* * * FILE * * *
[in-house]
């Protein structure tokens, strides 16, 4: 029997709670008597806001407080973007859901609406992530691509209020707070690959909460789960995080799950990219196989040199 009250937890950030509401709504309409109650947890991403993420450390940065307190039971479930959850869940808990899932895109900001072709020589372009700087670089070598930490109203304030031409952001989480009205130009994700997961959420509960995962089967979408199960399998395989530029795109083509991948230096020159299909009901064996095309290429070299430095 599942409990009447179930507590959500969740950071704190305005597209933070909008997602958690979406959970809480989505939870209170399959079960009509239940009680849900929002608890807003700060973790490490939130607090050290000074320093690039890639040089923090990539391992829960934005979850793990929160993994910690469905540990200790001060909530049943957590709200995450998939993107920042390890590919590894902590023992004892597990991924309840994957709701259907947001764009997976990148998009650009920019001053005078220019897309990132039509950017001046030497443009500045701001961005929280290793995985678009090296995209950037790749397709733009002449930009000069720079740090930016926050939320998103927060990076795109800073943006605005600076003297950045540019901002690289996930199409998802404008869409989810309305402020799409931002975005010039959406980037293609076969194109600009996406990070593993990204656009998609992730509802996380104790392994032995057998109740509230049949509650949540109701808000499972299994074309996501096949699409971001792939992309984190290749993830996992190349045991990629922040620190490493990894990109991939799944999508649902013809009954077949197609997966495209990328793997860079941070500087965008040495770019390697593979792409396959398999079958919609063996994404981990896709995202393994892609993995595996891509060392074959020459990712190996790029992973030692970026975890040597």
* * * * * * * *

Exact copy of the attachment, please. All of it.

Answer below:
[in-house]
């Protein structure tokens, strides 16, 4: 029997709670008597806001407080973007859901609406992530691509209020707070690959909460789960995080799950990219196989040199 009250937890950030509401709504309409109650947890991403993420450390940065307190039971479930959850869940808990899932895109900001072709020589372009700087670089070598930490109203304030031409952001989480009205130009994700997961959420509960995962089967979408199960399998395989530029795109083509991948230096020159299909009901064996095309290429070299430095 599942409990009447179930507590959500969740950071704190305005597209933070909008997602958690979406959970809480989505939870209170399959079960009509239940009680849900929002608890807003700060973790490490939130607090050290000074320093690039890639040089923090990539391992829960934005979850793990929160993994910690469905540990200790001060909530049943957590709200995450998939993107920042390890590919590894902590023992004892597990991924309840994957709701259907947001764009997976990148998009650009920019001053005078220019897309990132039509950017001046030497443009500045701001961005929280290793995985678009090296995209950037790749397709733009002449930009000069720079740090930016926050939320998103927060990076795109800073943006605005600076003297950045540019901002690289996930199409998802404008869409989810309305402020799409931002975005010039959406980037293609076969194109600009996406990070593993990204656009998609992730509802996380104790392994032995057998109740509230049949509650949540109701808000499972299994074309996501096949699409971001792939992309984190290749993830996992190349045991990629922040620190490493990894990109991939799944999508649902013809009954077949197609997966495209990328793997860079941070500087965008040495770019390697593979792409396959398999079958919609063996994404981990896709995202393994892609993995595996891509060392074959020459990712190996790029992973030692970026975890040597």